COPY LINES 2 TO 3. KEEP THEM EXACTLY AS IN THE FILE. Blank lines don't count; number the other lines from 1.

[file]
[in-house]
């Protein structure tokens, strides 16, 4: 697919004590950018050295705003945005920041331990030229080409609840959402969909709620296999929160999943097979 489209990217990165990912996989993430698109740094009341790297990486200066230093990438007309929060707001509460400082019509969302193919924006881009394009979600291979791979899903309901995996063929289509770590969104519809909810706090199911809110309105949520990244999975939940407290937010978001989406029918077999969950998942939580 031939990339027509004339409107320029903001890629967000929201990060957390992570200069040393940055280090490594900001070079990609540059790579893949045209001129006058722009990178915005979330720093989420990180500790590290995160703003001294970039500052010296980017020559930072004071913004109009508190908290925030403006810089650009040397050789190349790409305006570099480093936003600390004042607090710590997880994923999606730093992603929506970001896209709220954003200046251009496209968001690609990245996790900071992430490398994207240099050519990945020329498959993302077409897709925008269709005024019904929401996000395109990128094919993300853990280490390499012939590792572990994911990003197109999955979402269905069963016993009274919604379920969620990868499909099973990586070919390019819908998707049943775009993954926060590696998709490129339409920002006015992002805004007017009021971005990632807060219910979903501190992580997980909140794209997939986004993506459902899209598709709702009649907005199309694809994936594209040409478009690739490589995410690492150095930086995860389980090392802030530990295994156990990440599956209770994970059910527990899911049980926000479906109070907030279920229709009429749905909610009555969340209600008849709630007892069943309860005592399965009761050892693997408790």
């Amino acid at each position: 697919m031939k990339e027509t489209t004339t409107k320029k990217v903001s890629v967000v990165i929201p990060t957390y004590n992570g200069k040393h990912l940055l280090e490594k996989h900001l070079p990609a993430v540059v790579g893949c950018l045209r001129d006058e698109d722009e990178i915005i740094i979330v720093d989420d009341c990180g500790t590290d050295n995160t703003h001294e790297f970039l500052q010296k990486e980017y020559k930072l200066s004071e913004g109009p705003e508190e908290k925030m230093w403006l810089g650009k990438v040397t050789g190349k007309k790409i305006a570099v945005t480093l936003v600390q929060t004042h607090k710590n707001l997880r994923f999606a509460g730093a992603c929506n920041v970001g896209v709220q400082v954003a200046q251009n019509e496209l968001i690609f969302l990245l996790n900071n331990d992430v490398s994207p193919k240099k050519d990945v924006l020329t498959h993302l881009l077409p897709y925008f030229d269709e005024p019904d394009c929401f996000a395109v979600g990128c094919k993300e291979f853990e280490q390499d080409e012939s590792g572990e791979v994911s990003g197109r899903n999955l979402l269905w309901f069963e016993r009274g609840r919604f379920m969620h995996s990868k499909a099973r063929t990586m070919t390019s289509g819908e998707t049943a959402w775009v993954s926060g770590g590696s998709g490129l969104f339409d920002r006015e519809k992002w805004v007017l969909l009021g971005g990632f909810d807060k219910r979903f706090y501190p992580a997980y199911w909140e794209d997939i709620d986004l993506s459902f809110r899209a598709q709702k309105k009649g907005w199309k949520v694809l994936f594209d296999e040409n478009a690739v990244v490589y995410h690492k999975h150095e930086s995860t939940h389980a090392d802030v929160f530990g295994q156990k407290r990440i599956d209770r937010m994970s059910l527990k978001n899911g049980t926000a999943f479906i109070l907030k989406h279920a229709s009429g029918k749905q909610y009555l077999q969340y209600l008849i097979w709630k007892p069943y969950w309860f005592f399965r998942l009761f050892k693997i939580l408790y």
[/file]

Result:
């Protein structure tokens, strides 16, 4: 697919004590950018050295705003945005920041331990030229080409609840959402969909709620296999929160999943097979 489209990217990165990912996989993430698109740094009341790297990486200066230093990438007309929060707001509460400082019509969302193919924006881009394009979600291979791979899903309901995996063929289509770590969104519809909810706090199911809110309105949520990244999975939940407290937010978001989406029918077999969950998942939580 031939990339027509004339409107320029903001890629967000929201990060957390992570200069040393940055280090490594900001070079990609540059790579893949045209001129006058722009990178915005979330720093989420990180500790590290995160703003001294970039500052010296980017020559930072004071913004109009508190908290925030403006810089650009040397050789190349790409305006570099480093936003600390004042607090710590997880994923999606730093992603929506970001896209709220954003200046251009496209968001690609990245996790900071992430490398994207240099050519990945020329498959993302077409897709925008269709005024019904929401996000395109990128094919993300853990280490390499012939590792572990994911990003197109999955979402269905069963016993009274919604379920969620990868499909099973990586070919390019819908998707049943775009993954926060590696998709490129339409920002006015992002805004007017009021971005990632807060219910979903501190992580997980909140794209997939986004993506459902899209598709709702009649907005199309694809994936594209040409478009690739490589995410690492150095930086995860389980090392802030530990295994156990990440599956209770994970059910527990899911049980926000479906109070907030279920229709009429749905909610009555969340209600008849709630007892069943309860005592399965009761050892693997408790």
């Amino acid at each position: 697919m031939k990339e027509t489209t004339t409107k320029k990217v903001s890629v967000v990165i929201p990060t957390y004590n992570g200069k040393h990912l940055l280090e490594k996989h900001l070079p990609a993430v540059v790579g893949c950018l045209r001129d006058e698109d722009e990178i915005i740094i979330v720093d989420d009341c990180g500790t590290d050295n995160t703003h001294e790297f970039l500052q010296k990486e980017y020559k930072l200066s004071e913004g109009p705003e508190e908290k925030m230093w403006l810089g650009k990438v040397t050789g190349k007309k790409i305006a570099v945005t480093l936003v600390q929060t004042h607090k710590n707001l997880r994923f999606a509460g730093a992603c929506n920041v970001g896209v709220q400082v954003a200046q251009n019509e496209l968001i690609f969302l990245l996790n900071n331990d992430v490398s994207p193919k240099k050519d990945v924006l020329t498959h993302l881009l077409p897709y925008f030229d269709e005024p019904d394009c929401f996000a395109v979600g990128c094919k993300e291979f853990e280490q390499d080409e012939s590792g572990e791979v994911s990003g197109r899903n999955l979402l269905w309901f069963e016993r009274g609840r919604f379920m969620h995996s990868k499909a099973r063929t990586m070919t390019s289509g819908e998707t049943a959402w775009v993954s926060g770590g590696s998709g490129l969104f339409d920002r006015e519809k992002w805004v007017l969909l009021g971005g990632f909810d807060k219910r979903f706090y501190p992580a997980y199911w909140e794209d997939i709620d986004l993506s459902f809110r899209a598709q709702k309105k009649g907005w199309k949520v694809l994936f594209d296999e040409n478009a690739v990244v490589y995410h690492k999975h150095e930086s995860t939940h389980a090392d802030v929160f530990g295994q156990k407290r990440i599956d209770r937010m994970s059910l527990k978001n899911g049980t926000a999943f479906i109070l907030k989406h279920a229709s009429g029918k749905q909610y009555l077999q969340y209600l008849i097979w709630k007892p069943y969950w309860f005592f399965r998942l009761f050892k693997i939580l408790y």